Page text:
‘700 years of ideas,’ 75-year-old Garman tells library audience

       Just turned 75, Michael Garman regaled an Old Colorado City Library gathering May 24 with stories from his colorful career.

Accompanied by two of his clay models in the Old Colorado City Library and a screen image of his early self, Michael Garman answers questions about his life May 24.
Westside Pioneer photo

       The famous Westside sculptor and business owner also expressed enthusiasm for a future that five years ago seemed improbable. He had been diagnosed with terminal congestive heart failure and given only two years to live. “It was touch and go there for awhile,” he commented in his library talk. Now, with the aid of “new medicine,” he said, “I'm feeling better and better [and] I have 700 years of ideas for my stuff.”
       After a preliminary summary of his life from his biographer, Mary Koehler, Garman told the audience about setting out at a young age to make his mark on the world and taking life on a day-by-day basis. At the age of 16, he made a vow to himself never to work for anyone. And even though he did have a few jobs before his sculpturing produced a steady income, he held true to his vow by not taking a paycheck. He also was a bit of a “wino bum,” he recalled with a grin.
       Garman's early travels took him through Mexico and South America. As a teen, he studied to be a photographer, with a fascination for shots of strangers and slice-of-life types of scenes. But when he was even younger he'd enjoyed creating little men out of pipe cleaners his dad gave him, learning about perspective as he put them in various types of scenes. So after going to a school of fine art in Santiago, Chile, and finding what he could do with clay, his passion changed - he began shaping unique figures from his imagination instead of seeking them through a camera lens.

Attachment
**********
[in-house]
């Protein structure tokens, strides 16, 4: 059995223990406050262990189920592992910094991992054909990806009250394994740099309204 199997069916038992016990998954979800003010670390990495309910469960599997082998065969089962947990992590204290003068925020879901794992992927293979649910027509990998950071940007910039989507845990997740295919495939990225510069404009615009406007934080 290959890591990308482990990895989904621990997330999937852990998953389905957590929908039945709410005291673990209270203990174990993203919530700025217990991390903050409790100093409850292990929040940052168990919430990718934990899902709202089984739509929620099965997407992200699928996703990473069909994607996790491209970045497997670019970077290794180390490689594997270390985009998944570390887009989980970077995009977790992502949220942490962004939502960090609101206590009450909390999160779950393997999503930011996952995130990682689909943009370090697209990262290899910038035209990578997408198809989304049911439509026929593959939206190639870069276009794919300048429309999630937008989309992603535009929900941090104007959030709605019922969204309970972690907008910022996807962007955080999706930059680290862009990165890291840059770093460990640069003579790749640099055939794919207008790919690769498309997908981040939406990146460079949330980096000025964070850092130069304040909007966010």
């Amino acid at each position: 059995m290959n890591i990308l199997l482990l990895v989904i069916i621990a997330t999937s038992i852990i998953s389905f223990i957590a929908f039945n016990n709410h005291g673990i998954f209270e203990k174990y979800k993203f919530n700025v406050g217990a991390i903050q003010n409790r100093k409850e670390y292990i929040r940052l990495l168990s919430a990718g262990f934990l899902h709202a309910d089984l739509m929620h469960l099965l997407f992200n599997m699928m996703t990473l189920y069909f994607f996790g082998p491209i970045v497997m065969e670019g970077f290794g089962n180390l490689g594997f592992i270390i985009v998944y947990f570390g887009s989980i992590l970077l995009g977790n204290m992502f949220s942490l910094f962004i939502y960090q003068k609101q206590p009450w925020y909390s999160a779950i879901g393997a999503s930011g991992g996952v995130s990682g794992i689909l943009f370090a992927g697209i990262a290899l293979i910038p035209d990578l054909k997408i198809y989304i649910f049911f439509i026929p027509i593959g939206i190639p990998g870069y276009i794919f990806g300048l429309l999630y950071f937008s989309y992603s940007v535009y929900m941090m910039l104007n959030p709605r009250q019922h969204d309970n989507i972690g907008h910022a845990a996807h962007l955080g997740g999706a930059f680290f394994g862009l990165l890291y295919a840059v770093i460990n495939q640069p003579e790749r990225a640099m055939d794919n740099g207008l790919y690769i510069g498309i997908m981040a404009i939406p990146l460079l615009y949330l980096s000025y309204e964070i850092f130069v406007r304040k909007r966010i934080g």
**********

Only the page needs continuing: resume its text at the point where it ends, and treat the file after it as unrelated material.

Another major influence, Garman noted, was San Francisco, where he lived two years in a rundown area, honing his craft and selling his works to pay the bills. Many of the people he met there he has since recreated in clay for Magic Town, the 3,000-square-foot display that's featured in his Old Colorado City museum and gallery along with reproductions of hundreds of characters he's sculpted.
       In San Francisco, he also worked (unpaid) for a theater group, where he learned to build sets and scenes - which later helped him in designing and building Magic Town - and how to manage a business, he said.
       In 1971, Garman wound up moving to Colorado Springs in a spontaneous way. “We were passing through on the way to Dallas and my first wife [Mary Pat] was very pregnant,” he said. “We saw a place for rent [just east of the downtown]. It was the cutest little house. We moved in that day.” (A fuller version of the story appears in a museum newsletter, in which he tells how he had broken his ankle while loading a U-Haul to move out of a temporary home in Philadelphia. But he wanted to leave there so much he put off treatment and drove 28 straight hours to Colorado Springs, where Mary Pat had relatives, then collapsed in pain upon his arrival.)
       Garman has worked out of the three-story building at 2418 W. Colorado Ave. since 1975. He likes to create alone, using wire to form a new shape (similar to the original pipe-cleaner men). He doesn't necessarily go in with a plan: “When I start, it may be a guy holding a saddle, and it winds up a guy in a bar.”
       Asked if he had studied anatomy, Garman replied, “Gosh yes,” but admitted being a “terrible student” and he didn't enjoy it. “The joy is in having learned it, not in doing it,” he said.
       Magic Town came together much like his characters, a piece at a time, based on his evolving vision. He's had some exotic ideas for additional “special effects,” such as lighting that would show the town in a sunrise-to-sunset manner. “All of that is possible,” he said, “but very expensive.”
       Garman devoted part of his talk explaining why he chose to make reproductions instead of one of a kind. A big reason is that with copies the sale price can be lower. “I'm the artist you can afford,” he said.
       According to his website, “in the past five years, Michael Garman has released 20 new sculptures, participated in two documentary films, expanded Magic Town... and overseen the conversion of his gallery into a museum dedicated to exhibiting his work and honoring American Heroes from all walks of life. Not a bad start to retirement.”
       Garman will also be present for the monthly Old Colorado City ArtWalk Friday, June 7 from 5 to 8 p.m., providing guided Tours of Magic Town.

Westside Pioneer article